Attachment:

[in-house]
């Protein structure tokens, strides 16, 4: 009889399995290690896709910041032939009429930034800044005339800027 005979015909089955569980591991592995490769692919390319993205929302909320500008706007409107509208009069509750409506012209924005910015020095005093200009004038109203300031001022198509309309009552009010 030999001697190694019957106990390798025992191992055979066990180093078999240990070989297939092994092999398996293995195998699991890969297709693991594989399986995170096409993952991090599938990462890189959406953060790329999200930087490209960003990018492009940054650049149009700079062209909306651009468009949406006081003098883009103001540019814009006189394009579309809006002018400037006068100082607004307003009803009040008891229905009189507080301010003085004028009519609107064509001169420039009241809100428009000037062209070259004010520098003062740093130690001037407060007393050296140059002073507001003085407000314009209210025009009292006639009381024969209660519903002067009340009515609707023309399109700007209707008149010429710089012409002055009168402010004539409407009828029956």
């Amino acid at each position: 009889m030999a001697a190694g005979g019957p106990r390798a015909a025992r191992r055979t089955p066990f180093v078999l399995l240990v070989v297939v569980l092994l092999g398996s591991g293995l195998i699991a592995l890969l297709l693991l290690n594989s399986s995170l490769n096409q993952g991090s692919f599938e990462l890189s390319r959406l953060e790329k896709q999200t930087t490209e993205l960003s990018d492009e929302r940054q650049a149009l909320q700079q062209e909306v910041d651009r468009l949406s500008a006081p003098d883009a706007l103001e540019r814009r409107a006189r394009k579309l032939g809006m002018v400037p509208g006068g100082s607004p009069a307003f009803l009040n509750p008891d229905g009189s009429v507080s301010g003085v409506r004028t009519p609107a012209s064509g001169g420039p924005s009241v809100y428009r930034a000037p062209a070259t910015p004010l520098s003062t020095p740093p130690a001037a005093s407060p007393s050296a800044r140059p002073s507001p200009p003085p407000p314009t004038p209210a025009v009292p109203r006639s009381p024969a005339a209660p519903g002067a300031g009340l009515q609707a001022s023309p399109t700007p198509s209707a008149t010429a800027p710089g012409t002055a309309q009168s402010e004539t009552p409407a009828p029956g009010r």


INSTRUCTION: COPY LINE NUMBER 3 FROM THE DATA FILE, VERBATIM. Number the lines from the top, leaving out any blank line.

């Amino acid at each position: 009889m030999a001697a190694g005979g019957p106990r390798a015909a025992r191992r055979t089955p066990f180093v078999l399995l240990v070989v297939v569980l092994l092999g398996s591991g293995l195998i699991a592995l890969l297709l693991l290690n594989s399986s995170l490769n096409q993952g991090s692919f599938e990462l890189s390319r959406l953060e790329k896709q999200t930087t490209e993205l960003s990018d492009e929302r940054q650049a149009l909320q700079q062209e909306v910041d651009r468009l949406s500008a006081p003098d883009a706007l103001e540019r814009r409107a006189r394009k579309l032939g809006m002018v400037p509208g006068g100082s607004p009069a307003f009803l009040n509750p008891d229905g009189s009429v507080s301010g003085v409506r004028t009519p609107a012209s064509g001169g420039p924005s009241v809100y428009r930034a000037p062209a070259t910015p004010l520098s003062t020095p740093p130690a001037a005093s407060p007393s050296a800044r140059p002073s507001p200009p003085p407000p314009t004038p209210a025009v009292p109203r006639s009381p024969a005339a209660p519903g002067a300031g009340l009515q609707a001022s023309p399109t700007p198509s209707a008149t010429a800027p710089g012409t002055a309309q009168s402010e004539t009552p409407a009828p029956g009010r």